I was surviving, just. The hour continued with the main theme, a brief history of the Stoics. A western version of Budism with Roman Marcus Aurelius being the most famous and their action orientated beliefs of acceptance before Christianity and the promise of future eternal happiness for sacrifice replaced it, with modern day consumerism using the same model as Christianity.
The best way to get us to listen and buy is fear and anxiety and modern life exploits this all the time Derren explained which compounds the problem. We nodded in agreement. I enjoyed hearing his views on Facebook which he compared reading someone else’s diary. You know you shouldn’t with a diary but Facebook fools you into thinking it is ok. On Twitter and reviews. One bad review can feel worse than 100 good ones. His feeling that he enjoys be liked but has to be careful not to be controlled by it reminded me very strongly of Ruby Wax.
To finish death, what else and two personal stories. A friend ‘s struggles with cancer who was happier and had a better relationship once it was terminal, certain. The second a man whose daughter had died and came to Derren’s stage door to see whether he thought she could be contacted. His empathy for the man was clear to see as he told us he mumbled that he did not believe that she could be contacted and didn’t know what else to say but thinks, a couple of years on he does now. When you remember the good things about her, copy her mannerisms she is still alive. It reminded me at the time of the scene in The Lion King when Simba is told that his father is alive in him. Derren went on to explain that in Mexican tradition a person is not truly dead until the last person who remembers them Is dead which is an idea I really like. Ancient knowledge I could almost hear Nasim Nicholas Taleb saying.
On this cheerful note I stood up very relieved and headed for the bar for a soft drink. I didn’t dare drink a pint. After a quick life catch up with Jo and Andrew we headed back and as my legs felt better so did I. A black leather armchair had been added to the stage and when Derren came back he explained that there were two assistants with microphones and like being back in school if you wanted to ask a question simply put your hand up and when picked two people would ask their question. I guess this gave him time to think while asking easier questions straight away.
Derren then took some time to stress that while we could ask him anything as he is not a qualified medical practitioner so please don’t ask him questions on “I have this problem, What should I do?” as he could only suggest seeking further help. Somehow I couldn’t see this stopping some people and so it proved. It was easy to be annoyed but especially in the case of a depressed lady in her early twenties with ginger hair who had no motivation – she needed to ask a question a lot more than me and once I thought that then it was OK. The questions were varied – the word stoic came up A LOT which was fine in the first half but in the q&a I guess I wanted a bit more ‘off script’ so to speak. But then again maybe I should just take Derren’s advice and ‘lower my expectations’!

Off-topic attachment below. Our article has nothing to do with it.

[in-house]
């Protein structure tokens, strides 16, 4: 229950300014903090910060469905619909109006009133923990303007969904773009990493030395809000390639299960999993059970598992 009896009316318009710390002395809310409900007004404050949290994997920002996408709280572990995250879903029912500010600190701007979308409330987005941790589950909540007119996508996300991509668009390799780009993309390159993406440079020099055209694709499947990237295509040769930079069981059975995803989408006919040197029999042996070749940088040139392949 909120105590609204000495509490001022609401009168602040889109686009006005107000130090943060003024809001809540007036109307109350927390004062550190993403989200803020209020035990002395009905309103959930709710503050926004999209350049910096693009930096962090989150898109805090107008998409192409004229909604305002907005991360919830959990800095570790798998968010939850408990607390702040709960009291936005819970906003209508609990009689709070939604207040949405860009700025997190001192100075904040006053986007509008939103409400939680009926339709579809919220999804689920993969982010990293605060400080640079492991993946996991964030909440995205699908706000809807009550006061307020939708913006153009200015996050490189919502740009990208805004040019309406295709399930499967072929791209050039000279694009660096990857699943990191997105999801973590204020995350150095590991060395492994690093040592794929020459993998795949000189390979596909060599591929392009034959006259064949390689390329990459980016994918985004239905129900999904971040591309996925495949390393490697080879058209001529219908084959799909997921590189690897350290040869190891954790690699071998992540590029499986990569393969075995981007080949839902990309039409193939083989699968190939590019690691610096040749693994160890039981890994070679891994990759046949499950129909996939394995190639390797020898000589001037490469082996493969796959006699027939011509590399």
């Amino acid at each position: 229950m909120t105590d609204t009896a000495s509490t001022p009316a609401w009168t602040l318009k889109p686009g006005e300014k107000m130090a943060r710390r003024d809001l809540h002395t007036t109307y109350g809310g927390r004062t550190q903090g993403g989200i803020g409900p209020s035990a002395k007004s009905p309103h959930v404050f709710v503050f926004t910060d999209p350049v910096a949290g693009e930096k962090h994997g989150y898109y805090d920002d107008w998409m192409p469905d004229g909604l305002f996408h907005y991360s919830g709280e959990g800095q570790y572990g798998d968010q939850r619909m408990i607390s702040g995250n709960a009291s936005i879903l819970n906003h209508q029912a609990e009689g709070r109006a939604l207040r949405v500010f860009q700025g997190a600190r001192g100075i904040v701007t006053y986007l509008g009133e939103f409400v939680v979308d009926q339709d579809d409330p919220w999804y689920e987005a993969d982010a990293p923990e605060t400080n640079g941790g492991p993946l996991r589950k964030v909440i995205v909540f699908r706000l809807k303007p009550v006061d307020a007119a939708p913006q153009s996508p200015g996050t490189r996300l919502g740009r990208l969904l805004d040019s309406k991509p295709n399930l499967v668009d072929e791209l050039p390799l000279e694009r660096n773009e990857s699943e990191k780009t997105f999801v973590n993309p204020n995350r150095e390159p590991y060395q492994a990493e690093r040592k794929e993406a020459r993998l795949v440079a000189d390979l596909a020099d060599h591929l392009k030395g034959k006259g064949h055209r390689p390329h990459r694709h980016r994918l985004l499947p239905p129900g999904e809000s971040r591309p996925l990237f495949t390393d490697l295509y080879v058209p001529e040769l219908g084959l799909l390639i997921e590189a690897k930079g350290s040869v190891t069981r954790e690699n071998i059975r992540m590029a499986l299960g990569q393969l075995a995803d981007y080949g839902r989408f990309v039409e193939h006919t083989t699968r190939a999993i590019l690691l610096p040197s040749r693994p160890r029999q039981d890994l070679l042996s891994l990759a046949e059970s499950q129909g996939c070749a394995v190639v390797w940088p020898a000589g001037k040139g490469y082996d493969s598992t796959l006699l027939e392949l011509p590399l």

There was a lot of people who wanted to ask a question and both Helen’s friend Jo and I went away a little disappointed that we were not able to ask one but by almost 9.50pm it was time for the last question, Make it a really good one Derren said. I put my hand down as I guessed few people would of heard of Nasim Nichholas Taleb and Anti-fragility. The person he picked, a late teens girl chose to ask him about whether he still had a mask from a show, she laughed as she asked while the rest of us, Derren included audibly groaned and proving once more how frustrating having to work with the general public must be sometimes. To be honest I don’t remember the last sensible question but I remember that Derren was able to bring the evening nicely to the end of the show with it.
Our evening was about to conclude really well too. Jo, Andrew, Helen and I left together and sharing a drink in the pub we all agreed that it had been a good night, something very different and comparing questions, that ours were much better than a lot that were asked, but I guess that’s what everyone probably went away thinking.. Apart from a few funny lines and quips it had a feel of a philosophic investigation but then again Happiness is a serious business! We drank up agreed it was getting late and made a promise to set a date to see their new house and their puppy before Christmas.
It would have been great if I could of asked a question, especially if it would of really added to the evening but on reflection I would of rather had the chance meeting of Jo and Andrew than the question. This is what made the evening complete, made it more real . We are a social species, connecting with others face to face is in our dna. Reading is a lovely mainly solitary persuit, especially a lot of the books on happiness that I love so the chances like Gratitude Night in Authentic Happpiness and No Tricks – An Evening wiith Derren Brown where I can share these ideas with people I love and enjoy spending time with is what I believe make them so worthwhile. They make me happy. I hope reading Derren Brown's book does too :)
I am 43 and lucky to have a fantastic wife and 3 kids who give my life purpose and make it fun too. To pay the bills I am a Software Consultant and have been for the past (mostly enjoyable) 18 years.